The South of France has something for everyone, from world-class art to celebrity allure
Stroll along Nice's Promenade des Anglais to take in the stunning setting
Stop in the casinos in neighboring Monaco to channel your inner James Bond
Explore markets and sidewalk dining for fresh Mediterranean cuisine
The French Riviera, that picture-perfect stretch of beach-hugging Mediterranean coastline, looks just like a fabled playground of the rich-and-famous would if an artist drew it. And many of the most renowned, from Claude Monet to Henri Matisse, certainly did.
August is when many French residents escape their cities, towns and villages and head out “on holiday,” but weather-wise, it’s a great time to visit the Riviera (or the Côte d’Azur, as the Riviera is called en français). But so is the fall, the spring – even the so-called “off-season” after New Year’s for those who prefer their crowds thin, traffic light and prices less steep.
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Talk about an embarrassment of riches. From the Italianate pastel charms of Menton and Nice to the sexy, sybaritic lure of Cannes and St-Tropez, the sun-splashed South of France has it all. Here are 10 ways to savor it, no matter when you go.
1. Go strolling in style. Just like a supermodel blessed with natural beauty and great bones, the Riviera loves to show itself off. So take advantage with anytime strolls through these gorgeous seaside and hillside cities and towns. Nice’s famed Promenade des Anglais – a miles-long stretch alongside pebbly beaches and dominated by the Belle Epoque-era landmark hotel Le Negresco – is one rewarding route; the jaw-dropping allure of the walk between Côte d’Azur villages Villefranche-sur-Mer and next-door Beaulieu-sur-Mer is another.
2. Party like a rock star. The Côte d’Azur is a perennial playground for A-list celebrities such as Rihanna (who in late July hit the streets of St-Tropez in a bandeau bikini top and crochet skirt), Academy Award-winning actor Adrien Brody, Kanye West and Kim Kardashian.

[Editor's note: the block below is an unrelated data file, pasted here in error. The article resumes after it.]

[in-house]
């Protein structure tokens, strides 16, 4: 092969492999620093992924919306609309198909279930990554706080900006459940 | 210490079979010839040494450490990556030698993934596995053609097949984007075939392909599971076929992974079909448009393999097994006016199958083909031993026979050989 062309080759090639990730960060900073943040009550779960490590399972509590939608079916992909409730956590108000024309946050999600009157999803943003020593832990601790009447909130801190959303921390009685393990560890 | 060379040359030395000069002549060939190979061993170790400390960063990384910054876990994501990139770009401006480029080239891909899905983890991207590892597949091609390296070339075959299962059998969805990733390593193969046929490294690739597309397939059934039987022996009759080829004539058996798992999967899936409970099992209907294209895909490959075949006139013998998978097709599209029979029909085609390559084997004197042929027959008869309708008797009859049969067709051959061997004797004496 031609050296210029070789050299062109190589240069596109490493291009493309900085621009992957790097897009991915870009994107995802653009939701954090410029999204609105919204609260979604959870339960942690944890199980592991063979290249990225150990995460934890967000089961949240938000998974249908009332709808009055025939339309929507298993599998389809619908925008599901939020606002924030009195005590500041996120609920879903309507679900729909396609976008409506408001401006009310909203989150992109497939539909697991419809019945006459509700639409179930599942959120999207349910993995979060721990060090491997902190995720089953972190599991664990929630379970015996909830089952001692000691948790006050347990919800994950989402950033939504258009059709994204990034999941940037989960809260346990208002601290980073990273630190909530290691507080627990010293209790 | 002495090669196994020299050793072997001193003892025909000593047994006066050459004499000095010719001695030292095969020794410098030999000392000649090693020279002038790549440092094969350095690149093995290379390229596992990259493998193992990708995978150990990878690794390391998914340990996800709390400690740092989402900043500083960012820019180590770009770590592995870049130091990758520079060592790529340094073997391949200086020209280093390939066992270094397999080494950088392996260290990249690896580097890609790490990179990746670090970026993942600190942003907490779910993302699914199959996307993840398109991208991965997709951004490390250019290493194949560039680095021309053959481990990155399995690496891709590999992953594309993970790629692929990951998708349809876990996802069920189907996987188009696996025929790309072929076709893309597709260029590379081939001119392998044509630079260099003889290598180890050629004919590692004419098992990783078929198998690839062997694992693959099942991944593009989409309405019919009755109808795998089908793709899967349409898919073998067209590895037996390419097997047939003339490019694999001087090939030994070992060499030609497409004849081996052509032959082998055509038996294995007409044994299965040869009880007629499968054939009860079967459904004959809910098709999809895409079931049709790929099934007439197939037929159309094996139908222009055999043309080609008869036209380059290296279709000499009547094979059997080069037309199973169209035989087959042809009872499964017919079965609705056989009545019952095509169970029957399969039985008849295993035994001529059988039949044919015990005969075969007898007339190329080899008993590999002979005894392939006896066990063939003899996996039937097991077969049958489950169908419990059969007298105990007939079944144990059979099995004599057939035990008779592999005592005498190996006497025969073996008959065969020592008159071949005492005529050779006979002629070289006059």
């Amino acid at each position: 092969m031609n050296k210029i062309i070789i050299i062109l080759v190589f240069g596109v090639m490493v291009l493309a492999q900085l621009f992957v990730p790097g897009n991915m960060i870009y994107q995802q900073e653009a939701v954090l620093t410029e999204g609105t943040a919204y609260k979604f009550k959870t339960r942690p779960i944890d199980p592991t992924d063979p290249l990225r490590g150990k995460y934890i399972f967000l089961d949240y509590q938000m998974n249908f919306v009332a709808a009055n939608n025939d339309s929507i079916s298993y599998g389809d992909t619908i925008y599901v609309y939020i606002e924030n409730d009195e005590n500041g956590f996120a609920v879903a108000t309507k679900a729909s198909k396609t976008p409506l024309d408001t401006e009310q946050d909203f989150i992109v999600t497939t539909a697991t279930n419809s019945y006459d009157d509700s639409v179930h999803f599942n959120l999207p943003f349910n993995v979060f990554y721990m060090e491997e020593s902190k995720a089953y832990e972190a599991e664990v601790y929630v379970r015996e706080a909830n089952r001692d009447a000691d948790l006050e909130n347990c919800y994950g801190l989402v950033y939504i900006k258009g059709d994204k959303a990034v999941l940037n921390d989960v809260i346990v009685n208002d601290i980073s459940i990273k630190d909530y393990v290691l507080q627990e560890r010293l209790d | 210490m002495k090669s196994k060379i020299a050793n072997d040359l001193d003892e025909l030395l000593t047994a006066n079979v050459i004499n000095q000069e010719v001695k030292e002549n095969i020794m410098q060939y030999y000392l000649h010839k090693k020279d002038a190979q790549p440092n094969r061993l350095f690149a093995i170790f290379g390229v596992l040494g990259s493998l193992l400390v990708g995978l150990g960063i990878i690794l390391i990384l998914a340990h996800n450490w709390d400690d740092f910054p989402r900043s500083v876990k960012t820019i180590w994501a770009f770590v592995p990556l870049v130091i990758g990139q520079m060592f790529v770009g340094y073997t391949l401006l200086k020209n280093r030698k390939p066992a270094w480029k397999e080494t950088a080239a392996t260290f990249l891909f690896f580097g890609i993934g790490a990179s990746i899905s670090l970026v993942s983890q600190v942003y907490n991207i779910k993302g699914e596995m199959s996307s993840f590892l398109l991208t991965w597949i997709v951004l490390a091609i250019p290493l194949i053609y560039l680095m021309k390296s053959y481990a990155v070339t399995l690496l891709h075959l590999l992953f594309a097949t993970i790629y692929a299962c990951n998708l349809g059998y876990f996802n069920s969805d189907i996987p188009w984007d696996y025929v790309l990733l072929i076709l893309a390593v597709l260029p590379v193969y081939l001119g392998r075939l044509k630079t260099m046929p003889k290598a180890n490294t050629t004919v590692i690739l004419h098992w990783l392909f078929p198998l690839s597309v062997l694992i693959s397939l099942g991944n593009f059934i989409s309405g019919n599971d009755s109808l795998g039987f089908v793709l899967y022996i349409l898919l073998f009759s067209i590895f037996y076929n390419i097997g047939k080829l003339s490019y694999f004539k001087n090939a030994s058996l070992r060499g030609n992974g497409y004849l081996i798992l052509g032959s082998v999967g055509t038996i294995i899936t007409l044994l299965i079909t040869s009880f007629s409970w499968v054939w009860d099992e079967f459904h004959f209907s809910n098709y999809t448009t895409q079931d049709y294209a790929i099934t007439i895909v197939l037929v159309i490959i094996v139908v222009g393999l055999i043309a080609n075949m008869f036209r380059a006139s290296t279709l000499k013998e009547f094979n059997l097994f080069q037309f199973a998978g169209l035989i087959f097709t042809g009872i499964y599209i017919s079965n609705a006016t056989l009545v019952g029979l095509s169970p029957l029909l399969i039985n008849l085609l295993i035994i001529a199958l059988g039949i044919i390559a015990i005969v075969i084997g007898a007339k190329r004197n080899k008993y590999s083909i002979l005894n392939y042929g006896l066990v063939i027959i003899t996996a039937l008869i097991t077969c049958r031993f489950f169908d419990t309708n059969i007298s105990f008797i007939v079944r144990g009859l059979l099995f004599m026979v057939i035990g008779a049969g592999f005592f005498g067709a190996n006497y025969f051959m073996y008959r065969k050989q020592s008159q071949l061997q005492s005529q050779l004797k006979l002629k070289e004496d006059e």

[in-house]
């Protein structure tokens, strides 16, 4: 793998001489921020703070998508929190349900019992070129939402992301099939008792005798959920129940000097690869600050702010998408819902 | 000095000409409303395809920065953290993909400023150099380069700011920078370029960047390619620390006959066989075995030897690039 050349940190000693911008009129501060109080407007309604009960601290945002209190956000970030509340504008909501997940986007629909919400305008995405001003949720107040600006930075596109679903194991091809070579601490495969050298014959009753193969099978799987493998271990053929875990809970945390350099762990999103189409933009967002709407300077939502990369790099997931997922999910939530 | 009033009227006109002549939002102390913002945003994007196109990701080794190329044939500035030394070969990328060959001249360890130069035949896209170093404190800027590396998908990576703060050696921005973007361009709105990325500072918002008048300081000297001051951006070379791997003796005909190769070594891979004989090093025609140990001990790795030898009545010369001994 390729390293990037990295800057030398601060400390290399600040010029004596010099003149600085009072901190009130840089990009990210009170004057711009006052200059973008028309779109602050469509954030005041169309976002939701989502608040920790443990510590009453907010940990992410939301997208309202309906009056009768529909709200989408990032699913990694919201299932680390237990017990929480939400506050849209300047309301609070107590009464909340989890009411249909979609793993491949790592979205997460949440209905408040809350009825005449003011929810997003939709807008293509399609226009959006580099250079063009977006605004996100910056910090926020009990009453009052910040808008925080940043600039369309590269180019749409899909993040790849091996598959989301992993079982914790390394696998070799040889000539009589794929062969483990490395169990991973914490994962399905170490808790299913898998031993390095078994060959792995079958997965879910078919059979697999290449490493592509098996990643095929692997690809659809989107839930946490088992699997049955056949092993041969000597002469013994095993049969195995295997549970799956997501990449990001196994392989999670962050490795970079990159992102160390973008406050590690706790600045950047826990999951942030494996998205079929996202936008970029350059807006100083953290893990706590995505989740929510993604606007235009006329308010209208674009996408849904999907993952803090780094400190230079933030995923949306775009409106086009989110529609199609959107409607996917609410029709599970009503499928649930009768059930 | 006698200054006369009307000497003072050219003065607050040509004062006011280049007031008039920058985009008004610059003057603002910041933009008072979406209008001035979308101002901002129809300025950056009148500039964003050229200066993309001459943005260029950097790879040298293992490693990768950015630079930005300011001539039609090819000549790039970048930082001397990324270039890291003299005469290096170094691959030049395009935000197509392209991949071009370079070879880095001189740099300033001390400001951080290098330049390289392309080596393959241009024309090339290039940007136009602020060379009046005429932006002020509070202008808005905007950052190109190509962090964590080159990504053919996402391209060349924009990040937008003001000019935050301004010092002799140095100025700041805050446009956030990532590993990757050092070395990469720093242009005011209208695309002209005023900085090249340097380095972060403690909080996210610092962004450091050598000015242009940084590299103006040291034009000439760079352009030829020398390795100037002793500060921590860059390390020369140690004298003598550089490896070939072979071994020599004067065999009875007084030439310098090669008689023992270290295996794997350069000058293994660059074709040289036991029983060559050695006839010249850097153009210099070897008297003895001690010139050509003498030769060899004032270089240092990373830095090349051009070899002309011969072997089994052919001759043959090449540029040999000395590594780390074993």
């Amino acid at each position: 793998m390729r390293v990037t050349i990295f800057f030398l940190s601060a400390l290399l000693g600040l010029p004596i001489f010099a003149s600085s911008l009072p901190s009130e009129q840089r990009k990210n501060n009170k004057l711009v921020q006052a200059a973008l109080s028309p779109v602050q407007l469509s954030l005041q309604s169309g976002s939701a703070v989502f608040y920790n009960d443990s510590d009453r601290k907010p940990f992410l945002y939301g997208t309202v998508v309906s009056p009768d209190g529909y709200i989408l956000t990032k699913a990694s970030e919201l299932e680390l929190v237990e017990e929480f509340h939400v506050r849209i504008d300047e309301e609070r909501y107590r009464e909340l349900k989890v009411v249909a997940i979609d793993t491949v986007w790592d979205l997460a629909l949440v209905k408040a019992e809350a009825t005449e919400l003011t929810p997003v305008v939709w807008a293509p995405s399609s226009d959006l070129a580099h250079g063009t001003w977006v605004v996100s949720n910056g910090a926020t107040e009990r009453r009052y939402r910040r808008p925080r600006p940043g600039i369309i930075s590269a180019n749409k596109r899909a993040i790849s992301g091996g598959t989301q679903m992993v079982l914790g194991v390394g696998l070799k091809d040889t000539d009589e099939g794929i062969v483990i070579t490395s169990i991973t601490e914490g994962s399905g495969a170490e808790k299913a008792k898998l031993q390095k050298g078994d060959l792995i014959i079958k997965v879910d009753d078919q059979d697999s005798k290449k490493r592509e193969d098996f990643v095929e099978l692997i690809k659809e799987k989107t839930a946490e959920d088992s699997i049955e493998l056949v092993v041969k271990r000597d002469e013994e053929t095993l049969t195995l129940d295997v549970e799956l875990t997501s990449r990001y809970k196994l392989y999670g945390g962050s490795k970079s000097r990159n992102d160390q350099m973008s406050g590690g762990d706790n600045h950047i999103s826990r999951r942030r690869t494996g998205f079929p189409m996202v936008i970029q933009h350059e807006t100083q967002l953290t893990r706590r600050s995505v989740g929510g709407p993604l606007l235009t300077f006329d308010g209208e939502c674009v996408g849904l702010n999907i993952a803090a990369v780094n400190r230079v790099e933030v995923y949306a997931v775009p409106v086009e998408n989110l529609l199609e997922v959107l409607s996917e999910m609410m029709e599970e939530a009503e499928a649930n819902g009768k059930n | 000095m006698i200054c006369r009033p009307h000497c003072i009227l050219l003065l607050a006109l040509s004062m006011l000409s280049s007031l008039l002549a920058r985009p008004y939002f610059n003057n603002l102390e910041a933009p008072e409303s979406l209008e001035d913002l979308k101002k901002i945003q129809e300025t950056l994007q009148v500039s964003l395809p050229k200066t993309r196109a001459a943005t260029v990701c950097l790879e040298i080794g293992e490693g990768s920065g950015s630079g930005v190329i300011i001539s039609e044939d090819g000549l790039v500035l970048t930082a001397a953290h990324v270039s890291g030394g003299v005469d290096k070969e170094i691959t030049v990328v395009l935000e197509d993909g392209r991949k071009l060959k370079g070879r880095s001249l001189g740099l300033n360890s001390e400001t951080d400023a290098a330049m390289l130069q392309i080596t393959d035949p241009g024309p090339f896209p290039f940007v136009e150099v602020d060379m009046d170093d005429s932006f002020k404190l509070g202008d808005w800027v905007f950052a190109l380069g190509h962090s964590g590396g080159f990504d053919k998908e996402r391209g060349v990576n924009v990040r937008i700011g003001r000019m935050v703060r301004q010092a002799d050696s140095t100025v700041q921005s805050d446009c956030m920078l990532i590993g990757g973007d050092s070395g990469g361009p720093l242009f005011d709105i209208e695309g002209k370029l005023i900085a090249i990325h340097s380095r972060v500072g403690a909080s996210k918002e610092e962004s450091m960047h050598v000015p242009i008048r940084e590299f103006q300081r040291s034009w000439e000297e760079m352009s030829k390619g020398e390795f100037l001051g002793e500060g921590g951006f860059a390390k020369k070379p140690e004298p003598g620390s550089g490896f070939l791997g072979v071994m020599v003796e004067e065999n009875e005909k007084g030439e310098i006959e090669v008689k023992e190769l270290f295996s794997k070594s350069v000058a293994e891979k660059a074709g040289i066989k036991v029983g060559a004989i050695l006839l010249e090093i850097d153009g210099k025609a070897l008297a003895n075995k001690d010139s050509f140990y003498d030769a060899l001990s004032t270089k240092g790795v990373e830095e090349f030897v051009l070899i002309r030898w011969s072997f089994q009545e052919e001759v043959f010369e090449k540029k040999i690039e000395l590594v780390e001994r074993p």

But you too can roll like the jet set. Do it in Cannes (May’s annual film festival, anyone?) at Le Baoli nightclub where Leonardo DiCaprio and Cameron Diaz have dropped in. Or at St-Tropez’s eternally hot and long-queued club Les Caves du Roy, where stars such as P. Diddy, George Clooney and David and Victoria Beckham get the royal treatment – and guests staying onsite at the five-star Hotel Byblos get to skip the lines.
3. Get lucky. Unlike the giant casinos in Las Vegas, where gamblers amble in wearing shorts and flip-flops, the grand ones in Monaco are more refined. Even though men are “required” only to wear long pants and closed-toe shoes at the Casino de Monte-Carlo, they can channel their inner James Bond and don jackets at night in the Salons Privés, where roulette, blackjack and other games are played.
Cannes’ massive Casino Croisette is one of several, including Nice’s glitzy Casino Ruhl, owned by the 100-year-old Lucien Barrière group, which helped launch the modern-day resort concept by combining casinos, luxury hotels and sports facilities on the same site. Both Ruhl and the casino inside the Art Deco-inspired Palais de la Méditerranée have fabulous addresses, facing the sea and the Promenade des Anglais.
4. Soak up the scents. The South of France is home to some amazing smells, thanks to the way-high hillside towns of Grasse and Eze, which send fragrances to the world and explain perfume production to the masses. Grasse, about 26 miles west of Nice, is home to legends Fragonard, whose 18th century factory is still open to the public; Molinard, which also operates a friendly and well-stocked store in central Nice; and Galimard, another 18th century gem that offers free guided tours of its factory and museum 365 days a year (and does the same in picturesque Eze Village).
5. Take an artistic approach. Great painters were obviously onto something when they settled along the Côte d’Azur, inspired by its dazzling blue waters and skies and villages high in the sky. Those who called this stretch home and created world-class works that fill modern-day museums along the French Riviera include Pablo Picasso, whose former château-turned-museum in Antibes houses hundreds of his paintings, ceramics and more.